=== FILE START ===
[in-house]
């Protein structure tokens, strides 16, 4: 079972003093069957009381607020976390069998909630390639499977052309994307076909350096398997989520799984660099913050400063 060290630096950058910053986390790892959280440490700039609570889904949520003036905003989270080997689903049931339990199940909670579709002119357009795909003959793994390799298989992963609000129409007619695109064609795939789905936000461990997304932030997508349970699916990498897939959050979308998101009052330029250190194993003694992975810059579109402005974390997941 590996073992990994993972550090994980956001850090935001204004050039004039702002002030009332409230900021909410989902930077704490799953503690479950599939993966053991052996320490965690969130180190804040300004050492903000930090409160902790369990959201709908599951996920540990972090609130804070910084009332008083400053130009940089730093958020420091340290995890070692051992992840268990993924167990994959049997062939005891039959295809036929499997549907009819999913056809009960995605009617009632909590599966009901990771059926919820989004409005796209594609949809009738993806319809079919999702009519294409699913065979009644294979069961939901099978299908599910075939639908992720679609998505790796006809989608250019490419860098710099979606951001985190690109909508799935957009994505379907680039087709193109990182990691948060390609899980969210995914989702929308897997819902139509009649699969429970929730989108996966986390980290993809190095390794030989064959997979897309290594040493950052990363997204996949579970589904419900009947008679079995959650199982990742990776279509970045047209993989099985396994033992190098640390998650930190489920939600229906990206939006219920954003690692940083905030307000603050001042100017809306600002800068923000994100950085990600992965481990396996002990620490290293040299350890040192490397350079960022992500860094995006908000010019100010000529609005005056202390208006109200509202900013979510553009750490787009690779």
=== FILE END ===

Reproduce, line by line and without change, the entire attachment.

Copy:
[in-house]
């Protein structure tokens, strides 16, 4: 079972003093069957009381607020976390069998909630390639499977052309994307076909350096398997989520799984660099913050400063 060290630096950058910053986390790892959280440490700039609570889904949520003036905003989270080997689903049931339990199940909670579709002119357009795909003959793994390799298989992963609000129409007619695109064609795939789905936000461990997304932030997508349970699916990498897939959050979308998101009052330029250190194993003694992975810059579109402005974390997941 590996073992990994993972550090994980956001850090935001204004050039004039702002002030009332409230900021909410989902930077704490799953503690479950599939993966053991052996320490965690969130180190804040300004050492903000930090409160902790369990959201709908599951996920540990972090609130804070910084009332008083400053130009940089730093958020420091340290995890070692051992992840268990993924167990994959049997062939005891039959295809036929499997549907009819999913056809009960995605009617009632909590599966009901990771059926919820989004409005796209594609949809009738993806319809079919999702009519294409699913065979009644294979069961939901099978299908599910075939639908992720679609998505790796006809989608250019490419860098710099979606951001985190690109909508799935957009994505379907680039087709193109990182990691948060390609899980969210995914989702929308897997819902139509009649699969429970929730989108996966986390980290993809190095390794030989064959997979897309290594040493950052990363997204996949579970589904419900009947008679079995959650199982990742990776279509970045047209993989099985396994033992190098640390998650930190489920939600229906990206939006219920954003690692940083905030307000603050001042100017809306600002800068923000994100950085990600992965481990396996002990620490290293040299350890040192490397350079960022992500860094995006908000010019100010000529609005005056202390208006109200509202900013979510553009750490787009690779």